Before you start reading, take into account that I took my exam in November 2017 so some of the information about the fortified wines exam can be outdated.
After the D1 exam (Previous Unit 2 – Wine production) I had about 2.5 months to prep for the next exam. This time it was D2 (previous Unit 6) – fortified wines. We got a month’s worth of online tasks that covered both theory and practice. Additionally, we had 2 face-to-face workshops with our tutor. Obviously, there was almost no way to pass the exam without regular tasting group meeting, and I was fortunate enough that every week we had a group of 6-8 people who were keen to try wines and practice writing tasting notes.
It needs to be said that the theory part of the exam did not include all the possible fortified wines so it was good to check what regions were included in the official specification for your exam (e.g. Commandaria and Greek wines used to be there but were not there anymore when I was taking my exam). In our case (November 2017), I had to learn about Porto, Sherry, Madeira, Rutherglen, and some of the VDN appellations. It does not sound like a lot, does it? Yes, this was the easiest unit to grasp, however, you should not think it was not challenging. Every region had to be researched in-depth, including its climate, soils, grape varieties (with their characteristics – skin thickness, vigour, sugar levels, etc), production methods, ageing requirements, famous producers and the market information. Dry facts are never enough in these exams, WSET Diploma requires the skills of analysis and logical thinking. When you write about Fino Shery, you need to be able to say how the climate, soil, and production methods make this wine taste the way it does.
An additional factor that made this exam much more difficult than WSET Level 3 was the lack of a comprehensive study guide. We only got the basic information in the study guide and we needed to do most of the research on our own. This might have changed for the current student though. If it did you can count yourself lucky 🙂
How did I study then?
I used 3 main books:
- Sherry by Julian Jeff
- Port and the Douro by Richard Mayson
- Madeira: The Mid-Atlantic Wine by Alexander Liddell
I did not read the whole books though, I skipped most of the chapters about the history and I focused on the chapters with the information about current production practices and the markets. Moreover, I used all the online resources I could find, especially when it came to Rutherglen and the VDN appellations.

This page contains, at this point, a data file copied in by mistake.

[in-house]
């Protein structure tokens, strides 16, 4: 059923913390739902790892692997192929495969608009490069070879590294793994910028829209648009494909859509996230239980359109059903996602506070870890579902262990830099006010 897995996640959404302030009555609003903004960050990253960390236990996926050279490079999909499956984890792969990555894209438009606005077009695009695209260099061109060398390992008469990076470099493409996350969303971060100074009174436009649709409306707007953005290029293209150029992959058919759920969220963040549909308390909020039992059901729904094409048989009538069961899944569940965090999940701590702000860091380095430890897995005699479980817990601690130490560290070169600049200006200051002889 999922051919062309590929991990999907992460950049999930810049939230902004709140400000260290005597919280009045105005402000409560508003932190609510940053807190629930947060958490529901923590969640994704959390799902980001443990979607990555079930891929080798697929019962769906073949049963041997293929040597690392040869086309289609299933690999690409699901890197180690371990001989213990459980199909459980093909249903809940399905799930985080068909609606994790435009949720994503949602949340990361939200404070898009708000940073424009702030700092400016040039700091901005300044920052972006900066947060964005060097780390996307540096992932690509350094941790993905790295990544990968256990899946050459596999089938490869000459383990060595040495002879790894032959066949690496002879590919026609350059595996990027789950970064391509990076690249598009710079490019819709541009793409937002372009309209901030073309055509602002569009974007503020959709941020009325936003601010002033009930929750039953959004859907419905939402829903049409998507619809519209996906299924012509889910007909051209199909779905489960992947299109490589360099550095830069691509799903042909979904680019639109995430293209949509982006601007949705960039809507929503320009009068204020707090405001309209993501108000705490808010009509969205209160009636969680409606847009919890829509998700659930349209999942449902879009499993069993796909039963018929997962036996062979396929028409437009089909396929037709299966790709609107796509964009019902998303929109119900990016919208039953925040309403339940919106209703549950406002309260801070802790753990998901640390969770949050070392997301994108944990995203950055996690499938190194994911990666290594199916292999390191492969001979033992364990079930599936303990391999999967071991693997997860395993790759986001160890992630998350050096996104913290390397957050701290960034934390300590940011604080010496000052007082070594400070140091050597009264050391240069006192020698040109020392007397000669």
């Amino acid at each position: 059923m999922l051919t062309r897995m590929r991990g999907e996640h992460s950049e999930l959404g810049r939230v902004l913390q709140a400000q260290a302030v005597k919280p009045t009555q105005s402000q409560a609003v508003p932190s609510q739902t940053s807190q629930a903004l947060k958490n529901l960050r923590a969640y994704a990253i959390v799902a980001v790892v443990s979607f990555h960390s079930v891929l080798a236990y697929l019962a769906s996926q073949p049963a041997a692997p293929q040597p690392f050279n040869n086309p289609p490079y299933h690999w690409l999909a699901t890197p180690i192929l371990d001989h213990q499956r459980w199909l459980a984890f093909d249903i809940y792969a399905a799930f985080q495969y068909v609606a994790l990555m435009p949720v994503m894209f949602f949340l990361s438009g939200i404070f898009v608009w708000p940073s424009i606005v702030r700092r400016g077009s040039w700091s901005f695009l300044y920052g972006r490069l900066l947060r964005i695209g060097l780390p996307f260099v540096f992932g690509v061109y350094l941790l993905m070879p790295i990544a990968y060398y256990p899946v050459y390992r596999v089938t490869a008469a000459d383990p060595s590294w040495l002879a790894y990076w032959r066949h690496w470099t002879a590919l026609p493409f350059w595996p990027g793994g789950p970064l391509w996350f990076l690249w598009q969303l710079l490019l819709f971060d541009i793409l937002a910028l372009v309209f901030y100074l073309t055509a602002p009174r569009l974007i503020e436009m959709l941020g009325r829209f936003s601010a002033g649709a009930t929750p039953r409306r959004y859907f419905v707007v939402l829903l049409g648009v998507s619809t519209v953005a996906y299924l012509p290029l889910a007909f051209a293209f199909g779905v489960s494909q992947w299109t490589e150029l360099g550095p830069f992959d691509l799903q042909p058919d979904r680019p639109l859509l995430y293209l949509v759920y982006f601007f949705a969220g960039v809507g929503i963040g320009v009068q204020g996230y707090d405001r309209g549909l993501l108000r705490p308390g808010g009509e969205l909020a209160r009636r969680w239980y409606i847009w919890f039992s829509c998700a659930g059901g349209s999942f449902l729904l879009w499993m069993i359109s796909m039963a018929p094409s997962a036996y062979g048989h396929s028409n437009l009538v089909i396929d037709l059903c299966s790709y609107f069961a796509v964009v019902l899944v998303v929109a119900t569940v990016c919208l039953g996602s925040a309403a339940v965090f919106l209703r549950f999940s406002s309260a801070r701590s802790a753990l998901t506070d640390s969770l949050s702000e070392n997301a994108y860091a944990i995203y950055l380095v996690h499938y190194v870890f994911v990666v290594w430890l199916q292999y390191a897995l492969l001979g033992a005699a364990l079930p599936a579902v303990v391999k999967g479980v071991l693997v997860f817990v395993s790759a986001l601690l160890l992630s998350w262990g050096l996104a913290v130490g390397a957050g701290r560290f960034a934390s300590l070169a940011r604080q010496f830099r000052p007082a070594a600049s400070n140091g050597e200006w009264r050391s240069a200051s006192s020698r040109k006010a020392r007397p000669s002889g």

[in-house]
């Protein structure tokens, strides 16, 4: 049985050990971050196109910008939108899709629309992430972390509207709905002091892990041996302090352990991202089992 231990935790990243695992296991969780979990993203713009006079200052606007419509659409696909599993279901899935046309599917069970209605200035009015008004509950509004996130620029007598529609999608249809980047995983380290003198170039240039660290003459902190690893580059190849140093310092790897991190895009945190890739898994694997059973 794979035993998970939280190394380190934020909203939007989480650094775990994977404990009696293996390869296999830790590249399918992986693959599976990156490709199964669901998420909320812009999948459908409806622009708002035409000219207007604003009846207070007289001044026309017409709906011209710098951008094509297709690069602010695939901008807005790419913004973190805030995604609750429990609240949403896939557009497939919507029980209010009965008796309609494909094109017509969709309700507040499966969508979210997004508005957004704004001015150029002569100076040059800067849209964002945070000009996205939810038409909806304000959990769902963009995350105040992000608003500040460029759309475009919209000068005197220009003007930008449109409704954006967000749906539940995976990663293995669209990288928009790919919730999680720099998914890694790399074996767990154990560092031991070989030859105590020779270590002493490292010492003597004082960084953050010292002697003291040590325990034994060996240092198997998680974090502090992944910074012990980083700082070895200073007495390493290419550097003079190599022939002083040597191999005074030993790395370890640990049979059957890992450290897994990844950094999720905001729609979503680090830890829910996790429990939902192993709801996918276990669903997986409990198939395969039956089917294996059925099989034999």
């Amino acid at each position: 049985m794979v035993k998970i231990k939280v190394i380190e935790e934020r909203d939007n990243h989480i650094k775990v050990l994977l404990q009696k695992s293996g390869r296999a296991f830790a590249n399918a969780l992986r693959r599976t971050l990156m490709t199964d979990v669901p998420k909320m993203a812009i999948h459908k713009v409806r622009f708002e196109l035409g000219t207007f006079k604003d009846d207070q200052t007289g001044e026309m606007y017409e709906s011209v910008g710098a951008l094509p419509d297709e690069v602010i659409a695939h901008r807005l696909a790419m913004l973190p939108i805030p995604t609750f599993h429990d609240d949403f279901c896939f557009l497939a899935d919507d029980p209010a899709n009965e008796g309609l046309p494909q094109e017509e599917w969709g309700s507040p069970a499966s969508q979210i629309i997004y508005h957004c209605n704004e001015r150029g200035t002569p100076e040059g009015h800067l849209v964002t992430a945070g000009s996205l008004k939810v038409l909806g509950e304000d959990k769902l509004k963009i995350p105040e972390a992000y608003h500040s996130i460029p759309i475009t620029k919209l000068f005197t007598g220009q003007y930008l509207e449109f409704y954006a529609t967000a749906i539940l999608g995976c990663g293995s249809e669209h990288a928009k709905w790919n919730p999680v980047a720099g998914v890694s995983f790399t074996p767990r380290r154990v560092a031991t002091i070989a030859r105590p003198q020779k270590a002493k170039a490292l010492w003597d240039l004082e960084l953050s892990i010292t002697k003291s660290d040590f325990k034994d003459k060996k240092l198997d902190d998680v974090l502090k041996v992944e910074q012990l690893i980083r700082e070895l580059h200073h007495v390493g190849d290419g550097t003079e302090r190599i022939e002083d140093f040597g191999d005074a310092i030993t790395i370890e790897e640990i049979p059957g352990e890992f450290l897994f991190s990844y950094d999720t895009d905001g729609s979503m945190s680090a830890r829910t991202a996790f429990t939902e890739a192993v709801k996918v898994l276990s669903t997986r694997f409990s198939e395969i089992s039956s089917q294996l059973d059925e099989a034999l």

One cannot forget about the crucial element of the exam preparations – reading and analysing the examiners’ reports from the previous years. These reports include comments and examples of good and bad answers. This allows the students to see what level of knowledge is required and how answers should be structured. The last element can be especially hard for non-native-speakers (like myself), who did not have a chance to learn how to write British essays. Exemplary examiners’ report can be found here.
The biggest obstacle for me was learning the producers’ information. This part was tricky as WSET did not specify which producers could be used in the exam. My way to deal with it was to focus on the producers that were included in the previous exams. I researched their websites, reviews of their wines, and some blog posts of people who visited them.
What questions did I have on the exam?
In relation to fortified wines, write about each of the following:
a) The role of climate in Sherry production
c) Tawny Port with an indication of age
To answer the whole exam paper (theory + tasting) we had 1 hour and 5 minutes and it was a good practice to reserve 30 minutes to do the tasting and 35 minutes to write the answers to the theory questions.
In the answer to the 1st question, I wrote about the Mediterranean climate, rainfall levels, temperature, winds, irrigation (or rather lack of it), how climate impacted the Palomino grapes and the harvests. I also added a couple of sentences about climate influence on the ageing process, for example how the cooler and wetter climate of Sanlucar encouraged flor development.